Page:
Published: April 13, 2018
The tomato plant, Solanum lycopersicum, belongs to the Solanaceae or nightshade family and is grown in most temperate climates worldwide as well as in greenhouses year round.
Approximately 7,500 different tomato varieties exist and are used for a variety of purposes.
Edible tomatoes are the fruits of the plant, although often considered as vegetables due to how they are used and/or their nutrition content and taste.
The fruit or berry contains the ovary and seeds of the flowering plant and are produced in a variety of sizes and colours.
Tomatoes, which are thought to be native to western South America, can be found wild or cultivated.
As with many fruits, tomatoes have high water content, approximately 95%, with very small amounts of carbohydrate, protein, and fat. As such tomatoes contribute very little energy to your diet even when concentrated as tomato puree.
In particular, the sugar content of tomatoes is significantly lower than that of most fruits and consequently tomatoes are often used as, and considered, vegetables.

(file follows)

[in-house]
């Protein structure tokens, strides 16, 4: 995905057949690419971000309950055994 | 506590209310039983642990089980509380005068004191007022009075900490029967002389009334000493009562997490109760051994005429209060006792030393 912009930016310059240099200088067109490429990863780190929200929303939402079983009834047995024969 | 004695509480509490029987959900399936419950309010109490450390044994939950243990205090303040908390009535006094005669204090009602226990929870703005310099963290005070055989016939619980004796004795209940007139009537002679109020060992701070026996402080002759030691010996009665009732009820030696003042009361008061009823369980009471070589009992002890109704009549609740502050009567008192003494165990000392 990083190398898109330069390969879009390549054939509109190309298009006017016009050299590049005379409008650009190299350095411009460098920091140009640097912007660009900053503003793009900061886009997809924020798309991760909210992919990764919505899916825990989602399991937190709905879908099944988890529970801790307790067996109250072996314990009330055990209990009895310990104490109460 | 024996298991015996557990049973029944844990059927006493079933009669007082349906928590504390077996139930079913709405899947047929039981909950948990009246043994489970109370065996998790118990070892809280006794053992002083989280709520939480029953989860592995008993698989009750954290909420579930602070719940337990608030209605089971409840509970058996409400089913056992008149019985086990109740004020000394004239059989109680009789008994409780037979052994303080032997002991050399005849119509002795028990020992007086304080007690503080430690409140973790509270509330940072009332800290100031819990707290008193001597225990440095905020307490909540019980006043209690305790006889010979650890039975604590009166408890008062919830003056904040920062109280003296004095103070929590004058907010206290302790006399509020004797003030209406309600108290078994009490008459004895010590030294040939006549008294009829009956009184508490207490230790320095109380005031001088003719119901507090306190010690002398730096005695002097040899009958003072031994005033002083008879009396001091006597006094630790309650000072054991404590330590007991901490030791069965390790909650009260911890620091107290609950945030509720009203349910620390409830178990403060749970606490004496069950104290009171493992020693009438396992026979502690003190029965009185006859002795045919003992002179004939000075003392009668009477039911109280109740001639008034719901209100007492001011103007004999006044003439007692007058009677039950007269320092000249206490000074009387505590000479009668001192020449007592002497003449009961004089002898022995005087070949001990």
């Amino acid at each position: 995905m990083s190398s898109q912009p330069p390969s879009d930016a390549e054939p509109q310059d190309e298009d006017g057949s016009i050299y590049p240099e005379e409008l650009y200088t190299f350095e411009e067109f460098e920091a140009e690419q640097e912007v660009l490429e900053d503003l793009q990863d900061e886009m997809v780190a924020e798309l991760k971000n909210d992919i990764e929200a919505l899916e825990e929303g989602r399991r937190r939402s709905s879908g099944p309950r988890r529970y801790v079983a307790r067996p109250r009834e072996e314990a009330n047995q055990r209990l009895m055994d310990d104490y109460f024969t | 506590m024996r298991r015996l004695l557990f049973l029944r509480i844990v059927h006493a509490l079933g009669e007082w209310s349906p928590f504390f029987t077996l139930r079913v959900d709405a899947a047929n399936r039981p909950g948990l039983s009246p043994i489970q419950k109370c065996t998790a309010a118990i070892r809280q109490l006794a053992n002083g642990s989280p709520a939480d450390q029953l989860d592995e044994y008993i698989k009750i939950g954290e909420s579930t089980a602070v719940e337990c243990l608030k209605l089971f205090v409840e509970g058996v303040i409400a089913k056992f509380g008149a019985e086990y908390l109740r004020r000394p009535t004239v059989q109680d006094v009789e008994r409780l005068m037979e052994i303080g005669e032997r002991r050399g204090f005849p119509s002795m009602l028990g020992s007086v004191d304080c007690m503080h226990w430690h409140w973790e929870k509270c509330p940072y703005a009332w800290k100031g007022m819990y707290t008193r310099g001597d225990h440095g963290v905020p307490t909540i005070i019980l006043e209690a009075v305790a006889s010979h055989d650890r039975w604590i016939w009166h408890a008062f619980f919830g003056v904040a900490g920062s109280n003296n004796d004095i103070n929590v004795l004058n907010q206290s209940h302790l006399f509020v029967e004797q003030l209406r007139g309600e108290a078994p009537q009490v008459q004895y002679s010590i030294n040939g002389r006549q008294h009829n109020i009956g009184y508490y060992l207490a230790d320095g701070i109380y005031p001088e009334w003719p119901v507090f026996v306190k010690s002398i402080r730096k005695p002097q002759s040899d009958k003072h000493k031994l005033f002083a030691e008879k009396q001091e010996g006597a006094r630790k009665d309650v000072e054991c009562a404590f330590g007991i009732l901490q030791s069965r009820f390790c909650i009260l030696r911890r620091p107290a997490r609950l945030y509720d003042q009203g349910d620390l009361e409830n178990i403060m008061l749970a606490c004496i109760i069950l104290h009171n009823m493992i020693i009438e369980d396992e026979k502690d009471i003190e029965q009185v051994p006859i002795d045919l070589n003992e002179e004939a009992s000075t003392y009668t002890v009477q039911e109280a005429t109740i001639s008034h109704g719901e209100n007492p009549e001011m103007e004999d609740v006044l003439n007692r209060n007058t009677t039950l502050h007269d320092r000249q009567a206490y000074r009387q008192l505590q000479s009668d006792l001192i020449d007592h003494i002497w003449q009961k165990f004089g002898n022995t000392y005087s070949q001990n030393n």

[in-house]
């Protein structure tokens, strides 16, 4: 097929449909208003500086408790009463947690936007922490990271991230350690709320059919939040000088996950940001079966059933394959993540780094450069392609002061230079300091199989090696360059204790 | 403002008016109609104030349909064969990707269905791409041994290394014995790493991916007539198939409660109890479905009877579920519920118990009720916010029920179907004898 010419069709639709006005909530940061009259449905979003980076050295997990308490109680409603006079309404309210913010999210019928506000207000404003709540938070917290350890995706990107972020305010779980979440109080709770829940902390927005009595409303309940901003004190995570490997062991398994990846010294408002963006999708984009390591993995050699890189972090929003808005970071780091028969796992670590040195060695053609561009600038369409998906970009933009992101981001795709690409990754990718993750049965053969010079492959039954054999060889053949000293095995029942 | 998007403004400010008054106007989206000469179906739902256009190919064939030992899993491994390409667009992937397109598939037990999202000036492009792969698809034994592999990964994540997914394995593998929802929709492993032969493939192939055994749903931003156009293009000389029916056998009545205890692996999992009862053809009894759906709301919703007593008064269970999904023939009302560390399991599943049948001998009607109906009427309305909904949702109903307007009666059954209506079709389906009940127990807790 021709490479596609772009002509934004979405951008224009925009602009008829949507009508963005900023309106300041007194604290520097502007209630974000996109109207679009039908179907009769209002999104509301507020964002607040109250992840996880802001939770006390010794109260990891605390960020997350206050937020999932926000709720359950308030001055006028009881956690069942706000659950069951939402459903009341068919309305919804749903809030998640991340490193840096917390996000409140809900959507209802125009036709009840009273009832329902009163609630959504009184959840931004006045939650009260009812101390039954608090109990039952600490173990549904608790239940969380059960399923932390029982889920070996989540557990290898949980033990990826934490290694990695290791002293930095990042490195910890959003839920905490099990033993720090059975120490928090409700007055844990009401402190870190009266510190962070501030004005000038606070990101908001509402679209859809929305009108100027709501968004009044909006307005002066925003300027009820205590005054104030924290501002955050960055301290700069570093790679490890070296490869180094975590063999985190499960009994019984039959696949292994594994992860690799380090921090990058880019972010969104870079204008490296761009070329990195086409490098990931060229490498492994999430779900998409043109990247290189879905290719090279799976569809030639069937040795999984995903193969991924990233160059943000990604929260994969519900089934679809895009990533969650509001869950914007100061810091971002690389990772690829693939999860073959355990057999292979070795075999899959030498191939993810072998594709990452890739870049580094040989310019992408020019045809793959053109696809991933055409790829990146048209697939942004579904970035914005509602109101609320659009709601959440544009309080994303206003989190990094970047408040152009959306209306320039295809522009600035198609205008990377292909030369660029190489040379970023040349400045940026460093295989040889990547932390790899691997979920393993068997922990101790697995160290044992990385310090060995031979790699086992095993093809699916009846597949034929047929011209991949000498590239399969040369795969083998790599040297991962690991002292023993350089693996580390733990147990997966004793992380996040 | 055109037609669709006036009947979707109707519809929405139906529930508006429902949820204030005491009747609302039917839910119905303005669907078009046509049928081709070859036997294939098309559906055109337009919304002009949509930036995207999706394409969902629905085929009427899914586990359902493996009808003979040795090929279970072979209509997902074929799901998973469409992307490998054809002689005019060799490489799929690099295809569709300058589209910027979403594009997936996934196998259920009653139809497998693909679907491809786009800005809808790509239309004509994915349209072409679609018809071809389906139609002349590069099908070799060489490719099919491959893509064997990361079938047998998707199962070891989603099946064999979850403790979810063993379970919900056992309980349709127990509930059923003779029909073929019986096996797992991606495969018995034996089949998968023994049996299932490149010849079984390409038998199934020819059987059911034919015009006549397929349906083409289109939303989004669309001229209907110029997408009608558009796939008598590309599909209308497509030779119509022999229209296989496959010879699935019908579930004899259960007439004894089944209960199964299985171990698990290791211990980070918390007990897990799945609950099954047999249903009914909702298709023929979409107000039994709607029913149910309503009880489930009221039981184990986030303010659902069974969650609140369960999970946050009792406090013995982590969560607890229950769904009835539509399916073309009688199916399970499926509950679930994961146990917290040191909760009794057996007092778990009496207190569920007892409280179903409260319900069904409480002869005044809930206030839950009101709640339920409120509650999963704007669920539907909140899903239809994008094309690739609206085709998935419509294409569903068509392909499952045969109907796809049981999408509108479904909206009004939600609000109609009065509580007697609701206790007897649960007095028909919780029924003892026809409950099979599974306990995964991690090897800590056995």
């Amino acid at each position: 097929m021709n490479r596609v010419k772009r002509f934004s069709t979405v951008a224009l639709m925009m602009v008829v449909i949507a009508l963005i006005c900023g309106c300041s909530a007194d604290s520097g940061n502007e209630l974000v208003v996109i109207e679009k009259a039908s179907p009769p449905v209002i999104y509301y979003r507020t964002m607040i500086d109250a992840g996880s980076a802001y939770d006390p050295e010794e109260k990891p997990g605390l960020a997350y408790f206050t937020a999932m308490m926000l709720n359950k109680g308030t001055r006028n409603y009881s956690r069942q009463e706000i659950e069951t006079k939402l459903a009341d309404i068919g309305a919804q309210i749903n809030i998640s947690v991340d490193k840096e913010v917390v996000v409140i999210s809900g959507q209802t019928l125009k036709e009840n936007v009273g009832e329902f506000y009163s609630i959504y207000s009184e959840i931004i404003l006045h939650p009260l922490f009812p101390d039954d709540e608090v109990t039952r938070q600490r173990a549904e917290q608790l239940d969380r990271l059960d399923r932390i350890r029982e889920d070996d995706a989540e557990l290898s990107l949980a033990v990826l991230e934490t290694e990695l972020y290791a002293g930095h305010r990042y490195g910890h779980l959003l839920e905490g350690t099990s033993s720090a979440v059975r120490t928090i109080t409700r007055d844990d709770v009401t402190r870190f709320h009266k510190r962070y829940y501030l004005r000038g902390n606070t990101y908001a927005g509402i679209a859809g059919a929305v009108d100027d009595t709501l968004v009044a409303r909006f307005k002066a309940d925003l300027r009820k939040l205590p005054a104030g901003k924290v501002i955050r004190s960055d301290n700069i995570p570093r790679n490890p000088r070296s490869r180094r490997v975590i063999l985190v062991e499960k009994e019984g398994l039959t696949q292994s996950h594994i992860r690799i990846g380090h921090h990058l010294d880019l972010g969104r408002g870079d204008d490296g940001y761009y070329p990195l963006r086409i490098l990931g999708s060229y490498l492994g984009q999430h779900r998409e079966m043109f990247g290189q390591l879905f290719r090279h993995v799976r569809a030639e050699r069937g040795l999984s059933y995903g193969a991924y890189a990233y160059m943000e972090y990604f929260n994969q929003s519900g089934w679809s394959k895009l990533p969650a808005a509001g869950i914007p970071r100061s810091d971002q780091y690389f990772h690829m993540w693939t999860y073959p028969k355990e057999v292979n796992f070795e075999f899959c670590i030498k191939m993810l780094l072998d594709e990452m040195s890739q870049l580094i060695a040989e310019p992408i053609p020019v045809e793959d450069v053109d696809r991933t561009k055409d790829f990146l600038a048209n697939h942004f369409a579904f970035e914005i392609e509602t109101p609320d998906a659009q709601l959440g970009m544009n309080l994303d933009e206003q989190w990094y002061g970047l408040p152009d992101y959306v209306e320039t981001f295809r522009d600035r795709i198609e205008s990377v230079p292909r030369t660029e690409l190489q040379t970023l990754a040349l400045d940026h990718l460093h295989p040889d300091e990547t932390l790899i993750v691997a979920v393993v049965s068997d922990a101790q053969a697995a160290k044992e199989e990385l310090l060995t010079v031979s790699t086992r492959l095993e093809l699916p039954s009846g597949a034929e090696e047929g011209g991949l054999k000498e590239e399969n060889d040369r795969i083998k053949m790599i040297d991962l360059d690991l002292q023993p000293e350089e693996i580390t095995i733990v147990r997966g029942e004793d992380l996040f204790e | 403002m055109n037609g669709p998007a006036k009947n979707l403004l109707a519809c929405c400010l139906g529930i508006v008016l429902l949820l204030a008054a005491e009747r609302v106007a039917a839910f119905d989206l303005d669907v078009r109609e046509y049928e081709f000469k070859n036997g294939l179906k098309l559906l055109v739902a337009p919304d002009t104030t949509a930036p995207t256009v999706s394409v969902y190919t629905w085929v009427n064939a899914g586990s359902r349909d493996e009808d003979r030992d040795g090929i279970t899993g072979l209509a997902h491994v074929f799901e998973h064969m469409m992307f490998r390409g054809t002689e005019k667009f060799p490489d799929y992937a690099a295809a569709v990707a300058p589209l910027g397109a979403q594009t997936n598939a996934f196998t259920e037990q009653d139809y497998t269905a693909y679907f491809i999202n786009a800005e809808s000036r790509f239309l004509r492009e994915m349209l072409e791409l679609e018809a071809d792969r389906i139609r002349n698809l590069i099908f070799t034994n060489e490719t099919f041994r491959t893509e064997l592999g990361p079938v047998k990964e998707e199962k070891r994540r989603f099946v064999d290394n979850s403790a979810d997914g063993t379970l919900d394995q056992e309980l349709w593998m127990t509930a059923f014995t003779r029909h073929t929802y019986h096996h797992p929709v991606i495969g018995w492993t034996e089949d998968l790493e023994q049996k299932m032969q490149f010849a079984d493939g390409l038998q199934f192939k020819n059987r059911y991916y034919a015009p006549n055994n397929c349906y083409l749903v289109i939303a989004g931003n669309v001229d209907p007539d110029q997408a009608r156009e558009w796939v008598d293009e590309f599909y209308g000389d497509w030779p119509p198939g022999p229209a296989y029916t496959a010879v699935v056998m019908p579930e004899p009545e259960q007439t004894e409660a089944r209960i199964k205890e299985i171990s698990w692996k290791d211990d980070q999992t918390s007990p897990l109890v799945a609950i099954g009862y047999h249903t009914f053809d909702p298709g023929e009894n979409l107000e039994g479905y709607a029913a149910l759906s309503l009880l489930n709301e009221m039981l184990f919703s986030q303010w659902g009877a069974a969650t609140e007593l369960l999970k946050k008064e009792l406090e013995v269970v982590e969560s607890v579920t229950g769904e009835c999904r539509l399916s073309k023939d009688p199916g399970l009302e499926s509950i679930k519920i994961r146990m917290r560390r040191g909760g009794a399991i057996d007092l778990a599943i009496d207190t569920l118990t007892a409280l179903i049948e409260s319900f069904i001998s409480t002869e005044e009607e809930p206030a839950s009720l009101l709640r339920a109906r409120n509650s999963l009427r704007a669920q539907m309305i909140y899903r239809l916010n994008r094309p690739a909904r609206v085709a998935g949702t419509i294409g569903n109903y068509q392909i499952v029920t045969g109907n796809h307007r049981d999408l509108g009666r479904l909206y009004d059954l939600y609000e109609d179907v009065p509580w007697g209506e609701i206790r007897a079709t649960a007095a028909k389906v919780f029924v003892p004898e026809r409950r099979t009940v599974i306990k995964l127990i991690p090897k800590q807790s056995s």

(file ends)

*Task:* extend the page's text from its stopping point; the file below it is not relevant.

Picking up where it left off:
Other fruits which are often considered and used as vegetables include, bell peppers, cucumbers, green beans, eggplants, avocados, and all squash varietals.
Tomatoes are a good source of vitamin C, beta-carotene (particularly lycopene), and potassium, and contribute small amounts of thiamin, riboflavin, niacin, vitamin B6, biotin, folate, vitamin E, and vitamin K.
Tomatoes also contain small amounts of calcium, chromium, copper, iron, magnesium, manganese, molybdenum, phosphorus, sodium, and zinc...link to the full article to learn more.
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Related TopicsFood Choices Micronutrients Minerals Vitamins Phytochemicals
Whitney, E. & Rady Rolfes, S. (2005). Understanding Nutrition. Belmont, CA: Thomson Wadsworth
CSPI: Nutrition action, 2011 (June), 2013 (February), 2014 (April)